With the Oscars taking place tonight, there is that usual sense of excitement that award season brings and the anticipation as to who will take home the world of film's most coveted awards. For many it is an opportunity to watch, or rewatch, some of the great films from years gone by, but as we enter the 93rd edition of the annual awards it can be hard to know where to begin. We thought we'd make things a little easier, looking back over just the last five years, and pick some of our favourite Oscar winning films to add to your watchlist. So grab some popcorn, relax and dive right in to some of our favourite Academy Award winning films.
Three Billboards Outside Ebbing, Missouri (Crime/Dark Comedy)
Starring the two powerhouses that are Frances McDormand and Sam Rockwell, this film is powerful, moving and funny all in one go. It comes as no surprise the two scooped up accolades for their performances, being masters of their field and seemingly perfect in every role they play, of which Three Billboards is no different. Teaming up with Woody Harrelson
, who is also on the top of his game, the ensemble tackle deep issues from rape, to failure to convict and more, contrasting brilliantly between moments that are heartbreaking, thought provoking and humorous, all expertly rolled into one. This film is different from many you’ll have watched before, and it won’t be to everyone’s taste, but it is certainly one to watch for movie lovers.
Whilst classified as a drama, BlacKkKlansman is an amalgamation of dark comedy, crime, drama and true story to bring to the silver screen the truly spellbinding tale of Ron Stallworth, who was not only the first African-American detective in Colorado Spring but who famously infiltrated Colorado’s Ku Klux Klan ranks in the 1970s. The film expertly produced, directed and written by Spike Lee, stars John David Washington and Adam Driver, the two bouncing off one another to provide stellar performances. Another thought provoking film, it is created in a way that juxtaposes moments that are abhorrent and shocking, with moments that make you laugh out loud, earning it the best adapted screenplay at that year’s Oscars ceremony.
Bohemian Rhapsody (Biopic)
Biopic’s can go one of two ways, and on the whole it is entirely dependent on the person chosen to play the lead. For Bohemian Rhapsody, that lead was even more integral, to match the complex and powerful character that was Freddie Mercury and to be able to recreate his mannerisms as artfully as Rami Malek did, was a feat not many would be able to achieve. It is no wonder that his performance, at times eerily reminiscent of Mercury, won him his first Academy Award. Whether a fan of Queen or not, the biopic is a tantalising watch, showing all sides of Mercury’s life from his career highs to the struggles in his personal life. Made just a year before Rocketman, the two biopics offer too excellent but incredibly different takes on two titans of the music industry.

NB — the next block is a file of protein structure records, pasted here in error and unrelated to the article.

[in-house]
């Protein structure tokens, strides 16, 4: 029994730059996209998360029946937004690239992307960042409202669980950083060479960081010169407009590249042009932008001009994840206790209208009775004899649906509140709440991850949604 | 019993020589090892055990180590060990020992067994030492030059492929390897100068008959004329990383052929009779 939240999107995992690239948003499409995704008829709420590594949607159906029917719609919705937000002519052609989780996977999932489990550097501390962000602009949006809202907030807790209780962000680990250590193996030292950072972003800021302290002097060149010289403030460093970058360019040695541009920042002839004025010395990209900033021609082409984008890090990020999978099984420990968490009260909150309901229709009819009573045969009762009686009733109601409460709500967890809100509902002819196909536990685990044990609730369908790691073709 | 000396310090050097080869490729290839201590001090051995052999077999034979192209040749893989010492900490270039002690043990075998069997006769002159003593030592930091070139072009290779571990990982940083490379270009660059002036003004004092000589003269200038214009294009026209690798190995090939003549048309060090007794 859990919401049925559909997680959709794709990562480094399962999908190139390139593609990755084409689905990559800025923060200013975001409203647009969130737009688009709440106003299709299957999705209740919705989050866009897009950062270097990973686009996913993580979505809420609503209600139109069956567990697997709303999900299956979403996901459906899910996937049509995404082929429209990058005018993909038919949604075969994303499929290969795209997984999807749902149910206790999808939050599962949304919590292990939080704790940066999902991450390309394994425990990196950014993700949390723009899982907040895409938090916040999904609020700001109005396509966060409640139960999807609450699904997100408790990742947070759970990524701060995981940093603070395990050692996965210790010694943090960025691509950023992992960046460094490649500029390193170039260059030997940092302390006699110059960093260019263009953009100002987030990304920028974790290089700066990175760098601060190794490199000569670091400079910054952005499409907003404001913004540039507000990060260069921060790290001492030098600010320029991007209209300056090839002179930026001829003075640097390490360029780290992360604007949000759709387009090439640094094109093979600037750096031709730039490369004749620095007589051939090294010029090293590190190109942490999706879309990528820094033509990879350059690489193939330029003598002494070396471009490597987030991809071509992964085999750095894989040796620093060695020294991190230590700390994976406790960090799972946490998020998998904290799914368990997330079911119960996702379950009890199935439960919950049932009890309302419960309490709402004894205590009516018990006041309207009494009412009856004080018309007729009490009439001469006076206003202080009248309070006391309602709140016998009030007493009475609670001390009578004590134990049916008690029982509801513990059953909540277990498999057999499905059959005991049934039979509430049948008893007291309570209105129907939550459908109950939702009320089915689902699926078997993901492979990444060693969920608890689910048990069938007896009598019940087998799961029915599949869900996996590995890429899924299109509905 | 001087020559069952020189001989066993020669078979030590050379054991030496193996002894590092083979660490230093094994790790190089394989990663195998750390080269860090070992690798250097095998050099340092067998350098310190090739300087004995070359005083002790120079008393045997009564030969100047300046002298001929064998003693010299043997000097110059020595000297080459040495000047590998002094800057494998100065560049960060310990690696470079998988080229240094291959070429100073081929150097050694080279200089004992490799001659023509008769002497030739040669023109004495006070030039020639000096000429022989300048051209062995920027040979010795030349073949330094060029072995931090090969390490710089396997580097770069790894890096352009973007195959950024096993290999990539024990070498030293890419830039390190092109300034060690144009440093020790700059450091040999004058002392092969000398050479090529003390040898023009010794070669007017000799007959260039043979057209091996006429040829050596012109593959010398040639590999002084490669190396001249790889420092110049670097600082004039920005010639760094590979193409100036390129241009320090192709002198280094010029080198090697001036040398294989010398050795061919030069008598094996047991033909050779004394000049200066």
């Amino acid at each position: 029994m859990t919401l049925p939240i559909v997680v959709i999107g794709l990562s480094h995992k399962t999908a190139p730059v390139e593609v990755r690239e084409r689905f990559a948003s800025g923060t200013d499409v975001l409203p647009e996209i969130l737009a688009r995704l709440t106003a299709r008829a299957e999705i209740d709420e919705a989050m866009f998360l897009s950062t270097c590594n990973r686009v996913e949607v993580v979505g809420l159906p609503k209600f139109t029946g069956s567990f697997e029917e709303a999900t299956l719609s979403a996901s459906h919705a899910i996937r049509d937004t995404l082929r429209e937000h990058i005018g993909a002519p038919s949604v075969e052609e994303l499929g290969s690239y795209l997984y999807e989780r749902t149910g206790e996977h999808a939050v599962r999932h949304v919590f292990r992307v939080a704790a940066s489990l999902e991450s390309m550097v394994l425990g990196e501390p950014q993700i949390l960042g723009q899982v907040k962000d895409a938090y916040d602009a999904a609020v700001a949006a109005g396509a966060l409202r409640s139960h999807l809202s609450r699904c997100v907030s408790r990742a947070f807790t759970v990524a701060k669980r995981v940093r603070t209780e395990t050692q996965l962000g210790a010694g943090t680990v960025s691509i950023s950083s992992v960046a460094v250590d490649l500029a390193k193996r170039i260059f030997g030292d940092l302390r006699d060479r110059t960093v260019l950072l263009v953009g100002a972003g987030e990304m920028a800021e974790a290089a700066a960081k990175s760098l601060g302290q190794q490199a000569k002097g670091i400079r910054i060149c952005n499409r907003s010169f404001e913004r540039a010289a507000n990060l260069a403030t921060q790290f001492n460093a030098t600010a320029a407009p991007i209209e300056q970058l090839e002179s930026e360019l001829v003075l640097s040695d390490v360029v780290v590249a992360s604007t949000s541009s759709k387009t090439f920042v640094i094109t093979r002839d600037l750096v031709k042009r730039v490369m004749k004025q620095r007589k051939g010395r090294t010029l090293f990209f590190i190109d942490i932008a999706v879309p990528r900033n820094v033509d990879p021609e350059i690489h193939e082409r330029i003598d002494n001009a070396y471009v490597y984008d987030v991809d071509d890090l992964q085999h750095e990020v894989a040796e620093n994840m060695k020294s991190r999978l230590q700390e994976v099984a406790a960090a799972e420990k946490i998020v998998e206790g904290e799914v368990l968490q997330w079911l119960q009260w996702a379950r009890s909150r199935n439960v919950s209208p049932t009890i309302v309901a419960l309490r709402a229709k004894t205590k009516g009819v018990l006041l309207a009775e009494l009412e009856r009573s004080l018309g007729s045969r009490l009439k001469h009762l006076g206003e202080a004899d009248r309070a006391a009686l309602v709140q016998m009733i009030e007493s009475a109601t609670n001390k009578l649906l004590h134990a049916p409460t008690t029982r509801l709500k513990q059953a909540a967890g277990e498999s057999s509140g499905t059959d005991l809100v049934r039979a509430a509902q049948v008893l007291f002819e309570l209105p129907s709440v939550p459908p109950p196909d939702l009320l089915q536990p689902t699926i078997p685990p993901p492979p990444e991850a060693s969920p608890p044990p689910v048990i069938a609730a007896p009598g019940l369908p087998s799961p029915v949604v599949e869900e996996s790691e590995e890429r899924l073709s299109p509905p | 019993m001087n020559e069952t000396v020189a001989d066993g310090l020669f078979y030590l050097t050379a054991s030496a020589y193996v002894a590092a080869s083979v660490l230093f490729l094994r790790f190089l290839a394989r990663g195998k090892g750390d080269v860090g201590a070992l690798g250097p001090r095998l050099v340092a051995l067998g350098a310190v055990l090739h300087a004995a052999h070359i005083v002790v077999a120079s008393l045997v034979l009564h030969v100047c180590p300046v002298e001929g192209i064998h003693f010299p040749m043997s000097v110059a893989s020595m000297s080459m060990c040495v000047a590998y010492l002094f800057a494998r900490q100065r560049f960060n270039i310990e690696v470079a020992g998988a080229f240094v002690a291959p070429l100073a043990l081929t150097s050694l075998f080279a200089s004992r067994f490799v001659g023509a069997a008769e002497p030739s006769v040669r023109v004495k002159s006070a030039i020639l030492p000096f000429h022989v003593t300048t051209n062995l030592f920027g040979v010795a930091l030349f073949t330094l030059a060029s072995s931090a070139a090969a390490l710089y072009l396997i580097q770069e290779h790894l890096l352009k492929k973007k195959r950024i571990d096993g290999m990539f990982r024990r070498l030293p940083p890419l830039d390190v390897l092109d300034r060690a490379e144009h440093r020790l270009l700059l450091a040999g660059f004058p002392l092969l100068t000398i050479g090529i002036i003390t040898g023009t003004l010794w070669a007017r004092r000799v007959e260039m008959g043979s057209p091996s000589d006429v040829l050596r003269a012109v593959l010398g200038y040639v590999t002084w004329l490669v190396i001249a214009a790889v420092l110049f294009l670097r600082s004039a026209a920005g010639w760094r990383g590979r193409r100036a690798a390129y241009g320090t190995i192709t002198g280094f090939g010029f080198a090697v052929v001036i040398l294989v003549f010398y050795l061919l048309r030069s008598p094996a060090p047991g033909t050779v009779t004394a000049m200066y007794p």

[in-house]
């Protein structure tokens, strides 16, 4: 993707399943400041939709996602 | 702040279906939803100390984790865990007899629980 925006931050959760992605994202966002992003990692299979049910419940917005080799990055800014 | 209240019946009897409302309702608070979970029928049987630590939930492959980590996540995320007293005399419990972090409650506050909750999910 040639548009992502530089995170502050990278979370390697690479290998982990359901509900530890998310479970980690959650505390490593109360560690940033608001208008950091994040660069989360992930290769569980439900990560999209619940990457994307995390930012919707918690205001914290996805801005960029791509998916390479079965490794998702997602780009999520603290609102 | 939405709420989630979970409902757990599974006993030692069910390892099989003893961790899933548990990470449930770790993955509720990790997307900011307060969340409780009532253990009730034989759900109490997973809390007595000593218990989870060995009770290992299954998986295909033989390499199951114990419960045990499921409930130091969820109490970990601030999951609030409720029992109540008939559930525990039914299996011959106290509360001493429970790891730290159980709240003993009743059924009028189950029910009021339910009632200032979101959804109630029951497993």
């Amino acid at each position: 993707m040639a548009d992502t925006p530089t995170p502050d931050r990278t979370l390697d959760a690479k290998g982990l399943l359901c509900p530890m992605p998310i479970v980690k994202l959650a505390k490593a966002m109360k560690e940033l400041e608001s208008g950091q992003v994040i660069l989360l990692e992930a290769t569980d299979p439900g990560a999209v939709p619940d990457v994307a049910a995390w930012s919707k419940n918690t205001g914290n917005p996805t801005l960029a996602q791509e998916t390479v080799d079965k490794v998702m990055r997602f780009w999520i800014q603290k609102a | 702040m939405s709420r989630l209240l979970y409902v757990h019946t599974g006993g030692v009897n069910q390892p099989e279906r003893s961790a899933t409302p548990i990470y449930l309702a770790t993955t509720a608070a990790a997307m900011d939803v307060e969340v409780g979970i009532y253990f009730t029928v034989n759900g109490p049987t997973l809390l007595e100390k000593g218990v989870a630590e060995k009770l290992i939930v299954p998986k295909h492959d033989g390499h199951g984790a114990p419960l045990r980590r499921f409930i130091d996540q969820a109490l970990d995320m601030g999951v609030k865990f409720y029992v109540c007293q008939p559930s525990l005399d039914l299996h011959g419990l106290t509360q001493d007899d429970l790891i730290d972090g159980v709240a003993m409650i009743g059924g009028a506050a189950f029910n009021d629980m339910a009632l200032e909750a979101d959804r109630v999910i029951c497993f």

Black Panther (Action/Adventure)
The legacy of Black Panther has only become greater as time has passed, and when last year we discovered the personal battle Chadwick Boseman was undergoing whilst filming, the film and his performance in it only become more impressive. Black Panther is one of those iconic films that will hold a place in cinematic history for its cultural significance, its beautiful cinematography and its powerful performances. Boseman's presence on the screen was undeniable, but he was also well supported by his co-stars, the likes of Michael B. Jordan, Lupita Nyong'o, Danai Gurira, Daniel Kaluuya and Letitia Wright. The strong male characters are complimented by equally strong, well written female characters in a sphere of cinema where historically female characters often play a minor role. Winning Best Original Score, Best Production Design and Best Costume Design, it's no wonder Black Panther is noted for its visual excellence as much as its strong performances.
Animated films aren’t necessarily the first thing that come to mind when we mention the Academy Awards, but a number of your favourites will definitely have done well over the years. Over the last few years there have been a number of well recognised family films, but Coco ranks amongst one of the most heartwarming and, at times, heart wrenching. Inspired by the Mexican celebration Day of the Dead, Coco is a celebration of family and music through the eyes of a twelve year old boy. A heartwarming film for all the family, Coco deservedly won Best Animated Feature and Best Original Song.
Get Out (Horror/Thriller)
Horror is a notoriously tricky genre, hated by many and very hard to get right. It can often be too gorey, too slapstick or too embedded in fantasy to be taken seriously, especially during award season. Get Out was that rare phenomenon of a “Horror” film that broke the mould, drawing on dark comedy and most importantly social themes and a social critique that creates a film that is in equal parts humorous, scary and thought provoking. A masterpiece by Jordan Peele, which earns his Best Screenplay at the Oscars, is brought to life, most notably by the stellar performance of Daniel Kaluuya who seems to be able to naturally bring an authenticity and emotion to his performances that most could only dream of.